Variation in Care and Clinical Outcomes Among Infants Hospitalized With Hyperbilirubinemia.

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DOI: 10.1542/hpeds.2020-0161


Objectives: To assess hospital-level variation in laboratory testing and intravenous fluid (IVF) use and examine the association between these interventions and hospitalization outcomes among infants admitted with neonatal hyperbilirubinemia.

Methods: We performed a retrospective multicenter study of infants aged 2 to 7 days hospitalized with a primary diagnosis of hyperbilirubinemia from December 1, 2016, to June 30, 2018, using the Pediatric Health Information System. Hospital-level variation in laboratory and IVF use was evaluated after adjusting for clinical and demographic factors and associated with hospital-level outcomes by using Pearson correlation.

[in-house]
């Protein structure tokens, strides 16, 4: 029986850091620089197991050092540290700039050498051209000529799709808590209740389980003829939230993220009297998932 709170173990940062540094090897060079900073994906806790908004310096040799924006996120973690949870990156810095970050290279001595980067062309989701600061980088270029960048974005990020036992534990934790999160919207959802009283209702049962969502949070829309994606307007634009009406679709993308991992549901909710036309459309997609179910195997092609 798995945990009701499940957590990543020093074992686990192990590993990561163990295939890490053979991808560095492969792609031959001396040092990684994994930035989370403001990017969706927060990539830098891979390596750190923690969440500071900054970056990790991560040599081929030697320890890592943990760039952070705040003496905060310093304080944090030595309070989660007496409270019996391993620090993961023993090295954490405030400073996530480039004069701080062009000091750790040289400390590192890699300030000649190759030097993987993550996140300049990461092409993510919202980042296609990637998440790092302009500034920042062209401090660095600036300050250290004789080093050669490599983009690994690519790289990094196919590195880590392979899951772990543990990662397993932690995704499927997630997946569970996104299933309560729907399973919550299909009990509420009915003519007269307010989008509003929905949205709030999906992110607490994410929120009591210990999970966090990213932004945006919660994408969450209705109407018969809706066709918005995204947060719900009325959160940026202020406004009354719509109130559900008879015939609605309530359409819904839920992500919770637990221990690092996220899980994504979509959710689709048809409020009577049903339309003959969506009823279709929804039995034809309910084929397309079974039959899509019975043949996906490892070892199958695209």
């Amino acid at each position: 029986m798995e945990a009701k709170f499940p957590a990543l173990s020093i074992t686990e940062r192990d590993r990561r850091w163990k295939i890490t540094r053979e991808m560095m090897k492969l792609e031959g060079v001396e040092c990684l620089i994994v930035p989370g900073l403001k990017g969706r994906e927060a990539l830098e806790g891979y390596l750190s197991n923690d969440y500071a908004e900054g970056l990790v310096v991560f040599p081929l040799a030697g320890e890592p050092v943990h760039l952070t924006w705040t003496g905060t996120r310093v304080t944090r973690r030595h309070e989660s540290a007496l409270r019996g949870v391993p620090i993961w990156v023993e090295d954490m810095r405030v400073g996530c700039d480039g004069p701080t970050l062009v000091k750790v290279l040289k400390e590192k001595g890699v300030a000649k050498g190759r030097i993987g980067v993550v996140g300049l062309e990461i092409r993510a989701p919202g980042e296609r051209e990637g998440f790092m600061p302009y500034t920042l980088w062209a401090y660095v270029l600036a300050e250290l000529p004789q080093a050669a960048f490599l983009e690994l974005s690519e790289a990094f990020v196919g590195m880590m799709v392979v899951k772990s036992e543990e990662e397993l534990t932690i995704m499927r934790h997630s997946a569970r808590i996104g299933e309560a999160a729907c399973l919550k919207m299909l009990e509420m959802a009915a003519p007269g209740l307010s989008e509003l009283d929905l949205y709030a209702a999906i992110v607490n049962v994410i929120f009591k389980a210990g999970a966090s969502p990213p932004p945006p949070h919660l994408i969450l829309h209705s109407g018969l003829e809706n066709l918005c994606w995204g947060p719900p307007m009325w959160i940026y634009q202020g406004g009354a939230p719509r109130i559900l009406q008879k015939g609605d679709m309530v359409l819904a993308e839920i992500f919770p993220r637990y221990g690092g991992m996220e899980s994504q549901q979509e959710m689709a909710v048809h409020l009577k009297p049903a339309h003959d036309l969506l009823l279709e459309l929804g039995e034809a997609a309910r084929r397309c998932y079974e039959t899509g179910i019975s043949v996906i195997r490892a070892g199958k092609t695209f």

Results: We identified 4396 infants hospitalized with hyperbilirubinemia. In addition to bilirubin level, the most frequently ordered laboratories were direct antiglobulin testing (45.7%), reticulocyte count (39.7%), complete blood cell counts (43.7%), ABO blood type (33.4%), and electrolyte panels (12.9%). IVFs were given to 26.3% of children. Extensive variation in laboratory testing and IVF administration was observed across hospitals (all P < .001). Increased use of laboratory testing but not IVFs was associated with a longer length of stay (P = .007 and .162, respectively). Neither supplementary laboratory use nor IVF use was associated with either readmissions or emergency department revisits.

Conclusions: Substantial variation exists among hospitals in the management of infants with hyperbilirubinemia. With our results, we suggest that additional testing outside of bilirubin measurement may unnecessarily increase resource use for infants hospitalized with hyperbilirubinemia.

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Hosp Pediatr





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